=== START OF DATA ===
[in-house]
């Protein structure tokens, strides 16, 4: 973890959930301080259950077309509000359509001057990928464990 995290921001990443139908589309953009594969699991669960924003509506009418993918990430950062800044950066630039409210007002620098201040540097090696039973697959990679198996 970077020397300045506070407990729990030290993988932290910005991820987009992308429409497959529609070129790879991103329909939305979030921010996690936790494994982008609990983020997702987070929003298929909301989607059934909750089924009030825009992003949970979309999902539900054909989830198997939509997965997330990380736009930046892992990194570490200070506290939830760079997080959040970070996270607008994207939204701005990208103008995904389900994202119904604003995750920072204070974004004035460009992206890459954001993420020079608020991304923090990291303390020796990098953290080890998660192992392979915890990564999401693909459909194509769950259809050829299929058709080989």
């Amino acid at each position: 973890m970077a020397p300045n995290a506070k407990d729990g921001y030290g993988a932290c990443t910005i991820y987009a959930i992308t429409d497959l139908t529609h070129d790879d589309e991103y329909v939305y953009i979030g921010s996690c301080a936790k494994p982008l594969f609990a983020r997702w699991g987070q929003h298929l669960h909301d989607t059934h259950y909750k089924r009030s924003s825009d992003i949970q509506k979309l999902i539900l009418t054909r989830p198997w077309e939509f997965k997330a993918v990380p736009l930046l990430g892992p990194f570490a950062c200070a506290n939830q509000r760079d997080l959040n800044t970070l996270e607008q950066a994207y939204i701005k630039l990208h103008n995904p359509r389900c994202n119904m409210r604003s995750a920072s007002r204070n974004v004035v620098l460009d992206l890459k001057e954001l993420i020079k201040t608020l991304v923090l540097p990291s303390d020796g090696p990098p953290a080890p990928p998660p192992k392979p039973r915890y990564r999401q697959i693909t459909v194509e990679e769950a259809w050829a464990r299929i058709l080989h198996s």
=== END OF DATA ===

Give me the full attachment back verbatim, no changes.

[in-house]
């Protein structure tokens, strides 16, 4: 973890959930301080259950077309509000359509001057990928464990 995290921001990443139908589309953009594969699991669960924003509506009418993918990430950062800044950066630039409210007002620098201040540097090696039973697959990679198996 970077020397300045506070407990729990030290993988932290910005991820987009992308429409497959529609070129790879991103329909939305979030921010996690936790494994982008609990983020997702987070929003298929909301989607059934909750089924009030825009992003949970979309999902539900054909989830198997939509997965997330990380736009930046892992990194570490200070506290939830760079997080959040970070996270607008994207939204701005990208103008995904389900994202119904604003995750920072204070974004004035460009992206890459954001993420020079608020991304923090990291303390020796990098953290080890998660192992392979915890990564999401693909459909194509769950259809050829299929058709080989």
């Amino acid at each position: 973890m970077a020397p300045n995290a506070k407990d729990g921001y030290g993988a932290c990443t910005i991820y987009a959930i992308t429409d497959l139908t529609h070129d790879d589309e991103y329909v939305y953009i979030g921010s996690c301080a936790k494994p982008l594969f609990a983020r997702w699991g987070q929003h298929l669960h909301d989607t059934h259950y909750k089924r009030s924003s825009d992003i949970q509506k979309l999902i539900l009418t054909r989830p198997w077309e939509f997965k997330a993918v990380p736009l930046l990430g892992p990194f570490a950062c200070a506290n939830q509000r760079d997080l959040n800044t970070l996270e607008q950066a994207y939204i701005k630039l990208h103008n995904p359509r389900c994202n119904m409210r604003s995750a920072s007002r204070n974004v004035v620098l460009d992206l890459k001057e954001l993420i020079k201040t608020l991304v923090l540097p990291s303390d020796g090696p990098p953290a080890p990928p998660p192992k392979p039973r915890y990564r999401q697959i693909t459909v194509e990679e769950a259809w050829a464990r299929i058709l080989h198996s």